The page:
The latest macroeconomic data out of China overnight shows that the main economic growth engine of the world is still growing but not at the pace many expected it would be growing by now. China's industrial production increased by 9.9% in the first two months of 2013 but it is the weakest start to a year since 2009. Retail sales increased by 12.3% but it was below the market consensus of around 13.8%. The new leadership now takes the reins with growth showing signs of slowing while inflation pressures are starting to build. As I have been indicating the pace of growth of the Chinese economy is not going to result in a growth spurt in oil consumption over and above what has already been projected anytime soon.

This week the three main reporting agencies (IEA,EIA and OPEC) will all release their monthly forecasts for 2013 and beyond. OPEC and the EIA will release their reports on Tuesday while the IEA report will hit the media airwaves on Wednesday morning. Last month the most notable outcome was the 90,000 bpd reduction in the IEA's global oil consumption projection for 2013. This round I expect all three agencies will keep their forecast in line with last month's forecast as there are no signs that the global economic growth pace has changed much since last month.

On Friday the US jobs outlook came in much better than most investors and traders were expecting. The US nonfarm payroll data was a huge miss to the upside showing the creation of 236,000 new jobs with the unemployment rate declining to 7.7 percent. This is a huge positive for the US economy and one that shows that the economy is still growing and not following the sluggishness seen in Europe.

With the unemployment situation taking on an elevated level of importance in the US Central Bank's policy making Friday's data has raised the question (as expected) as to the Fed's exit strategy... has it changed. I do not think so and I expect the Fed to continue under its current plan of a very easy monetary policy as long as the unemployment rate remains above 6.5 percent and inflation is below 2 percent. Currently we are not near either of these thresholds.

Gasoline prices have been rising strongly over the last week or so but not due to the normal reasons of higher crude oil prices of geopolitics. Prices are rising as refiners are caught in a dilemma as to the use of ethanol. With gasoline demand steadily declining for the last four or five years and with the government mandate for using ethanol as a blend stock in gasoline increasing the industry is at the point where they can't add enough ethanol to meet the government mandate or else they would begin to violate car makers warranties regarding the maximum amount of ethanol in gasoline.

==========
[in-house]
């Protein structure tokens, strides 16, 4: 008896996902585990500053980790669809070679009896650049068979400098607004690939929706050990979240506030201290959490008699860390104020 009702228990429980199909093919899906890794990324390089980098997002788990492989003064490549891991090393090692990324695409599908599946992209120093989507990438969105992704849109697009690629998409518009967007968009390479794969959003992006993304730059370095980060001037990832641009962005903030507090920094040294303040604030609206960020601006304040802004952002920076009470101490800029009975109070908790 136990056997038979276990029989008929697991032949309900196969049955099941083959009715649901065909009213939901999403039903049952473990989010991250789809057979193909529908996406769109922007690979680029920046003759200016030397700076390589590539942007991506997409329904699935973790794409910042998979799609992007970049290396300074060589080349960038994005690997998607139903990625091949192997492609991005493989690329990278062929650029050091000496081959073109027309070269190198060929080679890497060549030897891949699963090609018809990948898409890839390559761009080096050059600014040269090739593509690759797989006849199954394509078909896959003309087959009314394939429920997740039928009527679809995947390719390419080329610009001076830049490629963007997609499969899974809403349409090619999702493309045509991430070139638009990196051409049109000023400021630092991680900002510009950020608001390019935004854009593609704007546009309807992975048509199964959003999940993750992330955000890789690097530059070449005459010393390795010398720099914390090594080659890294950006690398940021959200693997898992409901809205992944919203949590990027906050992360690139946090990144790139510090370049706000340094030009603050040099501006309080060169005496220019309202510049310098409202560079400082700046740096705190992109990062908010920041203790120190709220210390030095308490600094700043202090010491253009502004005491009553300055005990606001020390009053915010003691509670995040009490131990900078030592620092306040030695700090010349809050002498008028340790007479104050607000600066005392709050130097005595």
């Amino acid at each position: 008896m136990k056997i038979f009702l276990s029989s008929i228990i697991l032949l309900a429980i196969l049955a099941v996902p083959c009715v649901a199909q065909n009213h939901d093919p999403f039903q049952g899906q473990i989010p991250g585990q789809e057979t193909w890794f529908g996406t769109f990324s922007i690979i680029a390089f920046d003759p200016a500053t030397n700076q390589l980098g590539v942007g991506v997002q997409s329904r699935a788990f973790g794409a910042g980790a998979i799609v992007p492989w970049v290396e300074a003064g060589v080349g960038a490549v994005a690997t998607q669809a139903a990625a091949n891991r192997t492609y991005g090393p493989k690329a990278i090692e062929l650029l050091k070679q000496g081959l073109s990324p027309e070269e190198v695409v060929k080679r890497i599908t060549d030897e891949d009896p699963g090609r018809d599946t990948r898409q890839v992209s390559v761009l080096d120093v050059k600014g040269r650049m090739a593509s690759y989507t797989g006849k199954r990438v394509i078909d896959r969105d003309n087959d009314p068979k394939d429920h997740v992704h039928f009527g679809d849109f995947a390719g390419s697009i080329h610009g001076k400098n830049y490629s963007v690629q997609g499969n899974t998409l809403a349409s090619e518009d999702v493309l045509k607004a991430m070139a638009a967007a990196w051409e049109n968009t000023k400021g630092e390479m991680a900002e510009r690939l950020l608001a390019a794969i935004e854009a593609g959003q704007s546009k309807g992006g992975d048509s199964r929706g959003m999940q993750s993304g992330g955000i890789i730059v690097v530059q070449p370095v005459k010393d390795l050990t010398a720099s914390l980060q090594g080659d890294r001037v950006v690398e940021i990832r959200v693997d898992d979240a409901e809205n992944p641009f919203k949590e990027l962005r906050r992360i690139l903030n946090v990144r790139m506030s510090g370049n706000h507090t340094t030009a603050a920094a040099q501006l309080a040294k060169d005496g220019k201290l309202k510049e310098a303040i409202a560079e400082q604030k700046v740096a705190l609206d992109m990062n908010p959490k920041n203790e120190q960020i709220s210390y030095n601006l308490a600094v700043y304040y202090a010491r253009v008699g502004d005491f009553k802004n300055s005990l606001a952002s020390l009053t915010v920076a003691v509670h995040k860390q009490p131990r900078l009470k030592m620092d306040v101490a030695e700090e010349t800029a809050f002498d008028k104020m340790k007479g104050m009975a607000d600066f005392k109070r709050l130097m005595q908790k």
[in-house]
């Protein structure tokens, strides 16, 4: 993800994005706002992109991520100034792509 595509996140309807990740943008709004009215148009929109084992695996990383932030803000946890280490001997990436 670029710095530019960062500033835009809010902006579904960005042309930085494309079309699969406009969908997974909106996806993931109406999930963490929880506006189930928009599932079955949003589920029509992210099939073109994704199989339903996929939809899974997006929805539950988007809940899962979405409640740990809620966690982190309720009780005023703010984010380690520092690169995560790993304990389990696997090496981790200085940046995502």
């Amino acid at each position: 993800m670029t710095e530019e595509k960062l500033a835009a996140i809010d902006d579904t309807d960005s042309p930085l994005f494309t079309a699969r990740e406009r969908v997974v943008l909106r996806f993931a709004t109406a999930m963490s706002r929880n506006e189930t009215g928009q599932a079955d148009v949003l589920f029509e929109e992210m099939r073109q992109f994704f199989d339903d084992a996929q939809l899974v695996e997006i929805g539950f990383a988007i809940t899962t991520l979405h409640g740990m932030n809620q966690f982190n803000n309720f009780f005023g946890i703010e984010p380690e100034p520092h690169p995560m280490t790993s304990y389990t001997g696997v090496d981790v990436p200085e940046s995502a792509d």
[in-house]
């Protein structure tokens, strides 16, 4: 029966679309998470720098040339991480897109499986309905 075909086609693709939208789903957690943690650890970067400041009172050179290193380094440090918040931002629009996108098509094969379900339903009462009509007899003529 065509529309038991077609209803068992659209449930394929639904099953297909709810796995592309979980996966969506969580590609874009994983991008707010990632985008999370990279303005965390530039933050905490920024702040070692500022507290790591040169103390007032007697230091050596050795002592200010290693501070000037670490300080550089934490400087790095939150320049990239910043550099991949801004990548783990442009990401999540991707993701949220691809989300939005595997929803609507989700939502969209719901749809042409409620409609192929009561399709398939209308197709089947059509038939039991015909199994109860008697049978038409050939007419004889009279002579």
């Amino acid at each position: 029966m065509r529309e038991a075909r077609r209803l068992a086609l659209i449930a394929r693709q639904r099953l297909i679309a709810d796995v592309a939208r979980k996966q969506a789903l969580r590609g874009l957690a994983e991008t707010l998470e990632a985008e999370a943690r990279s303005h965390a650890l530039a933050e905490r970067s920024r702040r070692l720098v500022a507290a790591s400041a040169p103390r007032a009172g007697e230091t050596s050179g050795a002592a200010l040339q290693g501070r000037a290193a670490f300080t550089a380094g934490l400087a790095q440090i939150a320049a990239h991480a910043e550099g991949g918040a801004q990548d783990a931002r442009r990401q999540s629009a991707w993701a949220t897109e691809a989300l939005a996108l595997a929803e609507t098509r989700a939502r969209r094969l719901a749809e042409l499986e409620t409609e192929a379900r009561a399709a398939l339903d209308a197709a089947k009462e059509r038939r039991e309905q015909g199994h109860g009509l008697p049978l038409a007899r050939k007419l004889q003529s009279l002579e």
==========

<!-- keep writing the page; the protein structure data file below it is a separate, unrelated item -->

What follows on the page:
If refiners do not blend in the mandate amount of ethanol they must purchase renewable fuel credits... known as Renewable Identification Numbers or RINS. RINS prices have been spiking as the demand for them is rising due to the aforementioned blending problems. RINS have tripled in the last three weeks from $0.2750/gallon to $0.83/gallon (according to a Reuters article). In the last three trading session the spot Nymex RBOB gasoline contract has risen by around $0.12/gallon while the spot WTI contract is only marginally higher and Brent is down by about $1/bbl. There is no shortage of gasoline, there is no surge in international crude oil prices nor is there a shortage of crude oil any place in the world. Unfortunately the US consume may likely see prices at the pump moving back to an upward trend after leveling off for a few weeks.

The oil complex ended the higher across the board for the first time in three weeks. The spot RBOB contract led the market higher as discussed above with Brent the laggard in the group as North Sea crude oil production returns to normal levels.
WTI increased more than Brent narrowing the April Brent/WTI spread modestly this week. The spot WTI contract increased by 1.4 percent or $1.27/bbl while Brent gained about 0.41 percent or $0.45/bbl. Crude oil stocks in PADD 2 declined while Cushing gained marginally.

The April Brent/WTI spread was lower for the fourth week in row. The April spread declined by 4.16 percent or $0.82/bbl. It is now trading below the trading range it has been in since early February. At the moment the spread is approaching another key technical support level of around $18.25/bbl and if breached it could be heading back to the $17/bbl area a level the spread was trading at just prior to the announcement of the Seaway pipeline bottleneck issues.

With North Sea production levels running around normal and with no major disruptions in international crude oil supply the Brent/WTI spread is likely to be impacted more by US based price drivers rather than the Brent side over the next several weeks. With the US spring maintenance season getting underway crude oil demand in the mid-west is going to decline which could increase the surplus of crude once again in PADD2 and Cushing and thus be a temporary fundamental support for the spread.

On the distillate fuel front the Nymex April HO contract increased by 1.53 percent or $0.0448/gal on the week as distillate fuel inventories decreased strongly as temperatures were below normal over parts of the US during the report period. Distillate was the largest percentage loser in the oil complex for the second week in a row. Gasoline prices increased modestly even with a surprise build draw in inventories last week. The April Nymex gasoline price increased by 2.39 percent or $0.0802/gal this past week.